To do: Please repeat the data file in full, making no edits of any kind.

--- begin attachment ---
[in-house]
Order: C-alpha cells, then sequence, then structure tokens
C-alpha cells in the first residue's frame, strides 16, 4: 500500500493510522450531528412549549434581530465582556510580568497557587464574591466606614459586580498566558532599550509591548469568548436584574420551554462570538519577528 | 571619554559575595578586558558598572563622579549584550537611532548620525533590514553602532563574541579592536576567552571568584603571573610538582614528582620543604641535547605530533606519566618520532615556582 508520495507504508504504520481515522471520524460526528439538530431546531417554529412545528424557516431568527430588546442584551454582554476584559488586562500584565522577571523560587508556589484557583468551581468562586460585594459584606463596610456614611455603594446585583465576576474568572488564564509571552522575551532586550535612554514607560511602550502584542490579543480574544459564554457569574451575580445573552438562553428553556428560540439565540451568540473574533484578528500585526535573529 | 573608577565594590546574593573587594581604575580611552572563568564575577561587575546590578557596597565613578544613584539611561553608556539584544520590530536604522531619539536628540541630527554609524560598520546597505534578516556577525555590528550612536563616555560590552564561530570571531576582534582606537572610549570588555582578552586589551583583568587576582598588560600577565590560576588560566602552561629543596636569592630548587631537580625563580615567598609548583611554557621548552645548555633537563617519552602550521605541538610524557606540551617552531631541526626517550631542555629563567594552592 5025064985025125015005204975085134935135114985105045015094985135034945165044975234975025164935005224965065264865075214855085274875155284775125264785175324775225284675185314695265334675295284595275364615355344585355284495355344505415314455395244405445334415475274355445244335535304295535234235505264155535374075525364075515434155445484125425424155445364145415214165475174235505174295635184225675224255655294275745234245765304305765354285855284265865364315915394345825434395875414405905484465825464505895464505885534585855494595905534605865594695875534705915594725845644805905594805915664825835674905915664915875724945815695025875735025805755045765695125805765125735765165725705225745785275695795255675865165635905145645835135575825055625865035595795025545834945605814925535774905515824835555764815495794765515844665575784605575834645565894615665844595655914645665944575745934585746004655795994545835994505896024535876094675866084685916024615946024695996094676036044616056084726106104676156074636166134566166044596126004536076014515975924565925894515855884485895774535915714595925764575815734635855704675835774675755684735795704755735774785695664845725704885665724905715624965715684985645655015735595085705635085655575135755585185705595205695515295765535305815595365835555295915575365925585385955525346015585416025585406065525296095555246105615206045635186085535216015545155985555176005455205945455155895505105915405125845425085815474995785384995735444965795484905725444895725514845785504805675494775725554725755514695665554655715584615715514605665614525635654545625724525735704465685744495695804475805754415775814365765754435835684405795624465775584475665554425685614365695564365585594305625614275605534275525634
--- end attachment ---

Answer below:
[in-house]
Order: C-alpha cells, then sequence, then structure tokens
C-alpha cells in the first residue's frame, strides 16, 4: 500500500493510522450531528412549549434581530465582556510580568497557587464574591466606614459586580498566558532599550509591548469568548436584574420551554462570538519577528 | 571619554559575595578586558558598572563622579549584550537611532548620525533590514553602532563574541579592536576567552571568584603571573610538582614528582620543604641535547605530533606519566618520532615556582 508520495507504508504504520481515522471520524460526528439538530431546531417554529412545528424557516431568527430588546442584551454582554476584559488586562500584565522577571523560587508556589484557583468551581468562586460585594459584606463596610456614611455603594446585583465576576474568572488564564509571552522575551532586550535612554514607560511602550502584542490579543480574544459564554457569574451575580445573552438562553428553556428560540439565540451568540473574533484578528500585526535573529 | 573608577565594590546574593573587594581604575580611552572563568564575577561587575546590578557596597565613578544613584539611561553608556539584544520590530536604522531619539536628540541630527554609524560598520546597505534578516556577525555590528550612536563616555560590552564561530570571531576582534582606537572610549570588555582578552586589551583583568587576582598588560600577565590560576588560566602552561629543596636569592630548587631537580625563580615567598609548583611554557621548552645548555633537563617519552602550521605541538610524557606540551617552531631541526626517550631542555629563567594552592 5025064985025125015005204975085134935135114985105045015094985135034945165044975234975025164935005224965065264865075214855085274875155284775125264785175324775225284675185314695265334675295284595275364615355344585355284495355344505415314455395244405445334415475274355445244335535304295535234235505264155535374075525364075515434155445484125425424155445364145415214165475174235505174295635184225675224255655294275745234245765304305765354285855284265865364315915394345825434395875414405905484465825464505895464505885534585855494595905534605865594695875534705915594725845644805905594805915664825835674905915664915875724945815695025875735025805755045765695125805765125735765165725705225745785275695795255675865165635905145645835135575825055625865035595795025545834945605814925535774905515824835555764815495794765515844665575784605575834645565894615665844595655914645665944575745934585746004655795994545835994505896024535876094675866084685916024615946024695996094676036044616056084726106104676156074636166134566166044596126004536076014515975924565925894515855884485895774535915714595925764575815734635855704675835774675755684735795704755735774785695664845725704885665724905715624965715684985645655015735595085705635085655575135755585185705595205695515295765535305815595365835555295915575365925585385955525346015585416025585406065525296095555246105615206045635186085535216015545155985555176005455205945455155895505105915405125845425085815474995785384995735444965795484905725444895725514845785504805675494775725554725755514695665554655715584615715514605665614525635654545625724525735704465685744495695804475805754415775814365765754435835684405795624465775584475665554425685614365695564365585594305625614275605534275525634